Please use this identifier to cite or link to this item:
|Title:||Reduced drug uptake in phenotypically resistant nutrient-starved nonreplicating Mycobacterium tuberculosis||Authors:||Sarathy, J.
|Issue Date:||Apr-2013||Citation:||Sarathy, J., Dartois, V., Dick, T., Gengenbacher, M. (2013-04). Reduced drug uptake in phenotypically resistant nutrient-starved nonreplicating Mycobacterium tuberculosis. Antimicrobial Agents and Chemotherapy 57 (4) : 1648-1653. ScholarBank@NUS Repository. https://doi.org/10.1128/AAC.02202-12||Abstract:||During active tuberculosis a spectrum of physiologically different Mycobacterium tuberculosis bacilli reside in human tissues. Subpopulations of the pathogen survive antibiotic treatment for a prolonged time in a dormant state of phenotypic drug resistance, a phenomenon independent of genetic mutations. Here, we used an established culture model of nutrient deprivation to shift down M. tuberculosis from growth to nonreplicating survival, which is characterized by a drastic loss of drug susceptibility. Liquid chromatography coupled with mass spectrometry techniques were employed to quantify drug penetration in replicating and nutrient-starved nonreplicating bacilli. We found that intracellular concentrations of fluoroquinolones, rifamycins, and linezolid were lower in nonreplicating M. tuberculosis. Studies with pump inhibitors suggest that the observed differences were independent of efflux processes. We conclude that decreased drug permeability contributes to phenotypic drug resistance of dormant M. tuberculosis. Copyright © 2013, American Society for Microbiology. All Rights Reserved.||Source Title:||Antimicrobial Agents and Chemotherapy||URI:||http://scholarbank.nus.edu.sg/handle/10635/108511||ISSN:||00664804||DOI:||10.1128/AAC.02202-12|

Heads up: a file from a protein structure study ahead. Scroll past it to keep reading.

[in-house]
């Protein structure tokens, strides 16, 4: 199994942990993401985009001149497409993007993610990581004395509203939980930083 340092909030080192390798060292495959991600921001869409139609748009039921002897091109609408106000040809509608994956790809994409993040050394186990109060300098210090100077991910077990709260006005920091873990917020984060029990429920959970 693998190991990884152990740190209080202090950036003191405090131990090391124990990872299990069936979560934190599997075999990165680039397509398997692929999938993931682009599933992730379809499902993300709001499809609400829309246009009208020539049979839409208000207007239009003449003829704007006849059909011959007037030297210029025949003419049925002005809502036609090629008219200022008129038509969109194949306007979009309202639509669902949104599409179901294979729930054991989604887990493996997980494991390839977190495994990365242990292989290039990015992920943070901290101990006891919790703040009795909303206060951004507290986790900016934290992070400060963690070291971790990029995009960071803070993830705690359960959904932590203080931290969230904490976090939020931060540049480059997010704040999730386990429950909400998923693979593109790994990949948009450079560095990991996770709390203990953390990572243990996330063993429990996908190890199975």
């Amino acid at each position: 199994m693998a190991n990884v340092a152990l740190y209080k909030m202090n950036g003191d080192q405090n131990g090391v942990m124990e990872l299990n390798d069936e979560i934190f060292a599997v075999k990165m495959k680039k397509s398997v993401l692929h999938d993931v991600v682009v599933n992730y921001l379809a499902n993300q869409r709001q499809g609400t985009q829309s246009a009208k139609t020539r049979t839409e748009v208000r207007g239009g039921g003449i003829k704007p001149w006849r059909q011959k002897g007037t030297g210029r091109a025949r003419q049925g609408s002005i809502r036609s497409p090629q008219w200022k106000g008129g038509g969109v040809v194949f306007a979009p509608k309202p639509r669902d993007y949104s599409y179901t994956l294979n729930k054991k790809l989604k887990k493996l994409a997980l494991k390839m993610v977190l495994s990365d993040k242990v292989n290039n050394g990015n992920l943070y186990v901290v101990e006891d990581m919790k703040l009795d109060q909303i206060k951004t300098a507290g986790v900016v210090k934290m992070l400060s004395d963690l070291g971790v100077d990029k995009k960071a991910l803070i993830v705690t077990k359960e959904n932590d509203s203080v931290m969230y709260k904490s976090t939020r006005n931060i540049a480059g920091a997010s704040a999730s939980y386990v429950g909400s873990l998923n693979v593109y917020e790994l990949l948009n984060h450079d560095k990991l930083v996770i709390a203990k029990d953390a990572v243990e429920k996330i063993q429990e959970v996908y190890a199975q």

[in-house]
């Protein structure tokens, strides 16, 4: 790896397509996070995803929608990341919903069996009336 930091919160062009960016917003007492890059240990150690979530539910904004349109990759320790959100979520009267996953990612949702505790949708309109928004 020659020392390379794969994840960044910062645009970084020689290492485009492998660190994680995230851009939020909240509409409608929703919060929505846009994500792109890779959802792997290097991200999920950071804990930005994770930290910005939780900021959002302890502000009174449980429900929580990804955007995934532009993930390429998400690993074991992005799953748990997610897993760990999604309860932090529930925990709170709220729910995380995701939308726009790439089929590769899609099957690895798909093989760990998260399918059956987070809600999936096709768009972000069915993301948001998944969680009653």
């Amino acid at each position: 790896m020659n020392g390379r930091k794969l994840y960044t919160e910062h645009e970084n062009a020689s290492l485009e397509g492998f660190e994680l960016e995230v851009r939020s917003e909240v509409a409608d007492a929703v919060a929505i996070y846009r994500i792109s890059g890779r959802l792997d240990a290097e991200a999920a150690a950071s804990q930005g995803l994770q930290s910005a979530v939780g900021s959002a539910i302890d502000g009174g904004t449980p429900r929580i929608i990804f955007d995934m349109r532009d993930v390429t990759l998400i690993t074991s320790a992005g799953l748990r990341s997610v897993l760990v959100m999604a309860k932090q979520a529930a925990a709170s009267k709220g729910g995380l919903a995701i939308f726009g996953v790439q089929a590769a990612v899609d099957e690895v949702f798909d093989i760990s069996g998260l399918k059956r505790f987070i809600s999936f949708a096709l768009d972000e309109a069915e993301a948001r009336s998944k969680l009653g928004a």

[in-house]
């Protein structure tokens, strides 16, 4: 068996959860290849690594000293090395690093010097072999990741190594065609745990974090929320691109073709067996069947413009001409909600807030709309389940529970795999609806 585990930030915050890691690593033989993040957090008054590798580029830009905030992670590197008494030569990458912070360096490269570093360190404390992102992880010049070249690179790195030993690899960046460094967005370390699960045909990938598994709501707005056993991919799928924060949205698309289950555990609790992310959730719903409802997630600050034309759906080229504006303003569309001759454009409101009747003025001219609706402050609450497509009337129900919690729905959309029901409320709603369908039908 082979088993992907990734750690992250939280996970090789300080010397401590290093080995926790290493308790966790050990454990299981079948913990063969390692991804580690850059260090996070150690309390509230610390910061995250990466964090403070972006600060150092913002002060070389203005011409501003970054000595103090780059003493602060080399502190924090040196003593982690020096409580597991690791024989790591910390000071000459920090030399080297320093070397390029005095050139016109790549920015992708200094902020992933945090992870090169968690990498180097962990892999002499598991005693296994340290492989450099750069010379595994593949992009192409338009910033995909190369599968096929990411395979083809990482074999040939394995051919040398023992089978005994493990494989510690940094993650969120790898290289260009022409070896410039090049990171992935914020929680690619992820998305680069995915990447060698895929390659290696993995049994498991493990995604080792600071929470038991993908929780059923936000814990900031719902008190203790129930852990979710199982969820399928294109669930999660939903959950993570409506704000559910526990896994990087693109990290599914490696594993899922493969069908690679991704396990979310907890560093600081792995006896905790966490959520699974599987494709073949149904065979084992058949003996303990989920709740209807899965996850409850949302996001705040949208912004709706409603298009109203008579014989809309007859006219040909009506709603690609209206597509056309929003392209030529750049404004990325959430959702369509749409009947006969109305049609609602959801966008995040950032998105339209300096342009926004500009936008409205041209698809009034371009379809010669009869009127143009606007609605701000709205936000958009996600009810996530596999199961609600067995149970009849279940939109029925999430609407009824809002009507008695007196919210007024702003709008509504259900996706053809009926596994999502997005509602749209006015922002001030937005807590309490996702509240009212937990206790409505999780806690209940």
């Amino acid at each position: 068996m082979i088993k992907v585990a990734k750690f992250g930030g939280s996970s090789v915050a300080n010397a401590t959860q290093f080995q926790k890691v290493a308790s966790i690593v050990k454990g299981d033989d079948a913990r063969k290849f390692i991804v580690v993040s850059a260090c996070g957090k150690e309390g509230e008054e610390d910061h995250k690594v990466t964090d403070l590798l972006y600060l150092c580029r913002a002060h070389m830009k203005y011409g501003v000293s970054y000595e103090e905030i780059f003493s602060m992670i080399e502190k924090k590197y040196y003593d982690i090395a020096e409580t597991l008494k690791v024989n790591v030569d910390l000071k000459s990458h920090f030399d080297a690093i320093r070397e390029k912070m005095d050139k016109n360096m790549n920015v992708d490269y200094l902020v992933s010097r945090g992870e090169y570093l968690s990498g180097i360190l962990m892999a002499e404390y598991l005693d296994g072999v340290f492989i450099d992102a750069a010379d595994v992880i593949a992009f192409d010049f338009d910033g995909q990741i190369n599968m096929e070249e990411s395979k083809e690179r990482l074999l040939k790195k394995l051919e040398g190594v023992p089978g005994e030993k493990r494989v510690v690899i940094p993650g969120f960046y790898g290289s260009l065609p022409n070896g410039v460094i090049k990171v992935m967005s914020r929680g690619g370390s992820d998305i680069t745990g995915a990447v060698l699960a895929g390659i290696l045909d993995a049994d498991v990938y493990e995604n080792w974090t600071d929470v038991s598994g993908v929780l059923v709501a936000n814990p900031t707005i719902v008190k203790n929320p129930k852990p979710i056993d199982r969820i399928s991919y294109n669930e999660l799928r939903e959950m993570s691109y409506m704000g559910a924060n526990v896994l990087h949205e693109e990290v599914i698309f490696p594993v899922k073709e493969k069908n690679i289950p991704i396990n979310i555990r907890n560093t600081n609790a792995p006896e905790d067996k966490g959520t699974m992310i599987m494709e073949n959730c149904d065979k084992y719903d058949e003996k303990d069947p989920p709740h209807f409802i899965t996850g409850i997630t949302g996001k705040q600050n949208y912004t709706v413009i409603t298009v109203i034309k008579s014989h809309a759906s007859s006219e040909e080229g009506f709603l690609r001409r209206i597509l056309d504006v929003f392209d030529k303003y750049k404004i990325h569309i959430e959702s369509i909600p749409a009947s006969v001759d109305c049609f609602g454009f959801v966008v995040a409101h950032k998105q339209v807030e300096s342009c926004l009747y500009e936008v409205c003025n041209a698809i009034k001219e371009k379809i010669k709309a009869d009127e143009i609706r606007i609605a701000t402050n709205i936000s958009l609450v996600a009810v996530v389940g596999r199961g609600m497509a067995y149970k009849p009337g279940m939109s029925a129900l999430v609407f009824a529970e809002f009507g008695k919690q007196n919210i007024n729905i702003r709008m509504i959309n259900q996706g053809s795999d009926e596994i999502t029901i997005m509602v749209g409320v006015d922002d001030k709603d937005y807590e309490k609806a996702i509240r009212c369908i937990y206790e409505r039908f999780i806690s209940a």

|Appears in Collections:||Staff Publications|
Show full item record
Files in This Item:
There are no files associated with this item.
checked on Apr 3, 2020
WEB OF SCIENCETM
checked on Mar 18, 2020
checked on Mar 28, 2020
Items in DSpace are protected by copyright, with all rights reserved, unless otherwise indicated.